Alyssia Crook to compete with USA's Paralympic swim team in England

ALLENDALE, MICH. - She made worldwide headlines six years ago when, at the young age of 13, she decided to have her left leg amputated, but that loss six years ago has led Alyssia Crook to gain an amazing opportunity - a shot at making the United States' Resident Paralympic Swim Team. 

Crook was recently invited by Team USA to compete in Sheffield, England at the "2017 World Para Swimming World Series." 

"I balled," said Crook, 19, when she found out recently she had been selected to compete in England. "I have worked so hard, and it's one of my dreams to represent Team USA.

"This is my shot to shine, and I am so grateful to be getting this opportunity, and this dream is going to be coming alive very soon."

The Allendale, Michigan resident is highly regarded as one of the best up-and-coming paralympic swimmers in the world. She has her sights set on making Team USA for Tokyo in 2020 and, based on her most recent world rankings, she's closing in on achieving that goal.

After winning two gold medals at the "CanAm Open" earlier this month, Alyssia is now ranked among the top 13 paralympic swimmers in the world in five events (5th in the 100 Back; 1st in the 800 Free; 8th in the 400 free; 11th in the 100 Free; 13th in the 50 Free).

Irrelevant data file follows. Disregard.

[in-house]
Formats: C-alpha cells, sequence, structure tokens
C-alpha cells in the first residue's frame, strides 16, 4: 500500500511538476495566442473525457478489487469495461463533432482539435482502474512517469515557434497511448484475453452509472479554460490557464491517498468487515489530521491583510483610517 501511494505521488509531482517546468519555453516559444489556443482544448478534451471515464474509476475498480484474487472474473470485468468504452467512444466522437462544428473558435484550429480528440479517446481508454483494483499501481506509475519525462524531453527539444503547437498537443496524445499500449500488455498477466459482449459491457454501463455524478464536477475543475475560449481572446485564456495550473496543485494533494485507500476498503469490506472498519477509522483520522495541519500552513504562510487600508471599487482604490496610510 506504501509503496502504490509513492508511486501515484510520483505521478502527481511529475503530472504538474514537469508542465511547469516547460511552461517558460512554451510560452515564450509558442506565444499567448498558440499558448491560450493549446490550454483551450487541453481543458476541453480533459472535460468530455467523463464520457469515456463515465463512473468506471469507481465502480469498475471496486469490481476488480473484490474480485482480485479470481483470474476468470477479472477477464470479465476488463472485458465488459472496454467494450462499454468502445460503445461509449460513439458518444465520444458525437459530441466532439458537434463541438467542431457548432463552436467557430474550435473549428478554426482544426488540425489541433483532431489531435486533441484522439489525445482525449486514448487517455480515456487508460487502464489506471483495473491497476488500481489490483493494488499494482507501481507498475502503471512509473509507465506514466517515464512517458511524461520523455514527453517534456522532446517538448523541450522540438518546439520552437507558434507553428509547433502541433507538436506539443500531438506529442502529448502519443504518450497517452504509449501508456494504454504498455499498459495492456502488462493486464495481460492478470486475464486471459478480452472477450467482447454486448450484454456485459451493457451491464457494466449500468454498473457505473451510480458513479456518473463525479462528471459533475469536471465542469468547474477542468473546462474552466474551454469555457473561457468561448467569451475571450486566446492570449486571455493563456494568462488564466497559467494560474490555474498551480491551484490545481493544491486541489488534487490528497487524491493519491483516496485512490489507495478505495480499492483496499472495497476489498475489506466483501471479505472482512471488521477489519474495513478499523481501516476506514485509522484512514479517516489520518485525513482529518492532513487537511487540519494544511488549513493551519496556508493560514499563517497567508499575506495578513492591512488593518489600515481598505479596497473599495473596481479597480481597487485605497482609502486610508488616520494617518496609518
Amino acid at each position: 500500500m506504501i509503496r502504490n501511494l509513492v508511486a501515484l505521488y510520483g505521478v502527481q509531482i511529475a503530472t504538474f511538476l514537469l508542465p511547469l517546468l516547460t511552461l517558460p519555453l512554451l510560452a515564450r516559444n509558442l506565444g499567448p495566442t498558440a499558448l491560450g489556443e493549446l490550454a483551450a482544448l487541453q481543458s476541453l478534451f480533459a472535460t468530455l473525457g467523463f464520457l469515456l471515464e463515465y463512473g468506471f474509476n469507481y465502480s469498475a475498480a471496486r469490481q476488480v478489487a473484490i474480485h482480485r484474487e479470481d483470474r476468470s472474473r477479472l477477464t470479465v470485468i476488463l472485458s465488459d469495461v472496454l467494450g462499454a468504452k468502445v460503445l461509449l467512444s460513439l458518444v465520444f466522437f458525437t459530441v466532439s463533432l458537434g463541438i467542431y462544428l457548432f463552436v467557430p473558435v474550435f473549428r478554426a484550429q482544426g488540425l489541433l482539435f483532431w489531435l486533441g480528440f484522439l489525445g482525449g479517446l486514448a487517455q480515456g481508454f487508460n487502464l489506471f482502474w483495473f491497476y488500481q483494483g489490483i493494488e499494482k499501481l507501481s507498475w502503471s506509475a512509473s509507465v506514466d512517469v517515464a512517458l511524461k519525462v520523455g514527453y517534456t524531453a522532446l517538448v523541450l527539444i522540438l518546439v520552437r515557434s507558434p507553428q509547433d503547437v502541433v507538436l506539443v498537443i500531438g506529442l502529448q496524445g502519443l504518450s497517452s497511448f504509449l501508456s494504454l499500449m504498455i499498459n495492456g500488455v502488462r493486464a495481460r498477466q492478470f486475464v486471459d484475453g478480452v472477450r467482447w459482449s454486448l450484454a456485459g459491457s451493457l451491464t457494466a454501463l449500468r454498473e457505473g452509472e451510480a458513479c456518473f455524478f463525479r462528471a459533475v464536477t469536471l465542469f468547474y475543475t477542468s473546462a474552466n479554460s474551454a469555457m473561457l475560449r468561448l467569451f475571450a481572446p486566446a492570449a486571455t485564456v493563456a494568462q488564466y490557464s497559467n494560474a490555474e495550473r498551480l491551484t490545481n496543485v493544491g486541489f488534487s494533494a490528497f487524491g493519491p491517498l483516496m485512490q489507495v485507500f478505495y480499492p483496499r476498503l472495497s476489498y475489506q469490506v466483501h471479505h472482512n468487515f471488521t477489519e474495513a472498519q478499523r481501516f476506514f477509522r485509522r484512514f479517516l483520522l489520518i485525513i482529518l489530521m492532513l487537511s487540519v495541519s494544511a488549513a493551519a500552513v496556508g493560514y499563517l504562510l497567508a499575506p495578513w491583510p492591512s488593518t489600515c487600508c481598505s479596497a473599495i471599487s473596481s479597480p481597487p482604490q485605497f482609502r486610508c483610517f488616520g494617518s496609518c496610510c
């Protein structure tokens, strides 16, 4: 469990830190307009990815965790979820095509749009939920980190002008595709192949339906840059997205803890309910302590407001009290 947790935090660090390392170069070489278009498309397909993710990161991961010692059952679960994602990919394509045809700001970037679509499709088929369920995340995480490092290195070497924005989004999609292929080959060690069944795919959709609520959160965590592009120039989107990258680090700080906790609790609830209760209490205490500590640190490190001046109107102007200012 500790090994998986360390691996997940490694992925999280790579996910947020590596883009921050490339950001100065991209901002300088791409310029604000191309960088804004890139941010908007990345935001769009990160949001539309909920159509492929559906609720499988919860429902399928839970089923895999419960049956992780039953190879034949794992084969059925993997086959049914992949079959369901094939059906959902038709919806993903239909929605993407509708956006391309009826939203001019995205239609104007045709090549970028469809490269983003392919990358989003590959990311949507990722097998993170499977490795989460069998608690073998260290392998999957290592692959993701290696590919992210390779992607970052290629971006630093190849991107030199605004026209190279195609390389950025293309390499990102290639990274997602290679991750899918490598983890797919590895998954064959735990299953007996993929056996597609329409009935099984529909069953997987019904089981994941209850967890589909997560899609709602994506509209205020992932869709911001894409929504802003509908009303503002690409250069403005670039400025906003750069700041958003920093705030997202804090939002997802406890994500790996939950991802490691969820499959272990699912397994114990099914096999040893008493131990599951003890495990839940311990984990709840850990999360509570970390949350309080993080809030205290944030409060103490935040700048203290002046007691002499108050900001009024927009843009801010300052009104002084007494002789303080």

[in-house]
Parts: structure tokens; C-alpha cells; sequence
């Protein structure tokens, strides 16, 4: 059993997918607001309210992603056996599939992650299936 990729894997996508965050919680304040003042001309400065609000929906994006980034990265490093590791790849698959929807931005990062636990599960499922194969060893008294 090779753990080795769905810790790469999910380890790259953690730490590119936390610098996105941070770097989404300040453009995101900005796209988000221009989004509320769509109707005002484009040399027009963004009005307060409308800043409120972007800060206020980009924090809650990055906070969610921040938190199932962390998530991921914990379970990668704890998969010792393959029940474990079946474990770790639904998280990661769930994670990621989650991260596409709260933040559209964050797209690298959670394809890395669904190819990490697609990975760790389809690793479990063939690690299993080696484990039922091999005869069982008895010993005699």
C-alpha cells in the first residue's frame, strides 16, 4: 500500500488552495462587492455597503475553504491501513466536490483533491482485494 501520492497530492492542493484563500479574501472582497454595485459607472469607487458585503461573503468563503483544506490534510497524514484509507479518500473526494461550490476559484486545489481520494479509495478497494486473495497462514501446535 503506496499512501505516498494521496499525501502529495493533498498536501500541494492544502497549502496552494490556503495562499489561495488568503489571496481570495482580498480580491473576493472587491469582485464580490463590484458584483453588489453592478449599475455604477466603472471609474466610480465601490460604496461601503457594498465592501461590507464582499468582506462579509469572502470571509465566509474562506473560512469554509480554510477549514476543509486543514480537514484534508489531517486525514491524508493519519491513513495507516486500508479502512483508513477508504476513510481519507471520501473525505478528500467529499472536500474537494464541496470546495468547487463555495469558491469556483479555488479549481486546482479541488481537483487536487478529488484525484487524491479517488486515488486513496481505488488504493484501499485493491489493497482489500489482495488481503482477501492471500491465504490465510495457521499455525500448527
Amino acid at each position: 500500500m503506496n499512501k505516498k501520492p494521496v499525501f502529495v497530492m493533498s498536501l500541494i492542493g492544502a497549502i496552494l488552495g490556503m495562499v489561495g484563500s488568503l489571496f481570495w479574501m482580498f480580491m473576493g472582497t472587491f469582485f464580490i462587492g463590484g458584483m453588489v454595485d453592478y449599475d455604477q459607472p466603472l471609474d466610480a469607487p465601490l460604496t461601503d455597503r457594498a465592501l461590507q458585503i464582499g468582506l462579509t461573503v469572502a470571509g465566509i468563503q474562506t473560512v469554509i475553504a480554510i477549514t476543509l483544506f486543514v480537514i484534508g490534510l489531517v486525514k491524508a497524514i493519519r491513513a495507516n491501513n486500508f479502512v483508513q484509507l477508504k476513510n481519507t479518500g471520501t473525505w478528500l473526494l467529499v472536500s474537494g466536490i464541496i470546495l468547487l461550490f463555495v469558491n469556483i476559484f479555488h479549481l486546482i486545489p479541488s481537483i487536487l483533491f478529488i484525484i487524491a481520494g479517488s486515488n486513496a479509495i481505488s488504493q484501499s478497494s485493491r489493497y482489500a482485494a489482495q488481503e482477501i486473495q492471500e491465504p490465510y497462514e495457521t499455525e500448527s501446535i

More amazing than her success in the pool, is Alyssia's back-story of how she got to this point.

She was adopted by Chad and Karen Crook, from a Ukrainian orphanage, when she was 5. Alyssia was born with a rare congenital disorder known as Popliteal Pterygium Syndrome, which is a condition caused by the build-up of scar tissue in her left leg. The tissue gradually strangled the arteries and nerves, causing the leg to lose all blood circulation.

It's suspected that Alyssia inherited the rare disease from her birth mother, who was exposed to radiation from the Chernobyl nuclear disaster.

Alyssia underwent several painful treatment to save her leg, but in the spring of 2011, the then 13-year old decided to have it amputated.

After several months of rehabilitation in 2011, Alyssia became interested in swimming, and the rest is history in the making.

"Ever since we got Alyssia, if there was something somebody told her she couldn't do, she'd find out a way to do it," said Karen Crook, Alyssia's mother. 

Alyssia leaves for England on April 24th and will return on May 1st. It may be wise for her to keep her suitcase packed because she is under consideration to be selected for an even bigger opportunity.

"I may be moving to the Olympic Village in Colorado to live and train," said Alyssia. "I will find out if I've been selected to go soon after I return from England."

If invited, Alyssia will have the opportunity to train with some of the best swimmers and coaches in the world. Her goal of representing the United States in at the 2020 Tokyo games may come even quicker.

"She's certainly come a long way," said Karen. "When her leg was amputated, we weren't sure what the future held for Alyssia, but she's written her own script since and has cultivated major ability despite her disability."

"God is good," said Alyssia. "Without him guiding my life, who knows how things might have played out for me.

"Everything I accomplish, I owe to God, my family and all the people who have supported me through it all."

If you have an "Our Michigan Life" story idea, Brent Ashcroft can be reached at:  life@wzzm13.com and brentashcroft@wzzm13.com.

© 2017 WZZM-TV


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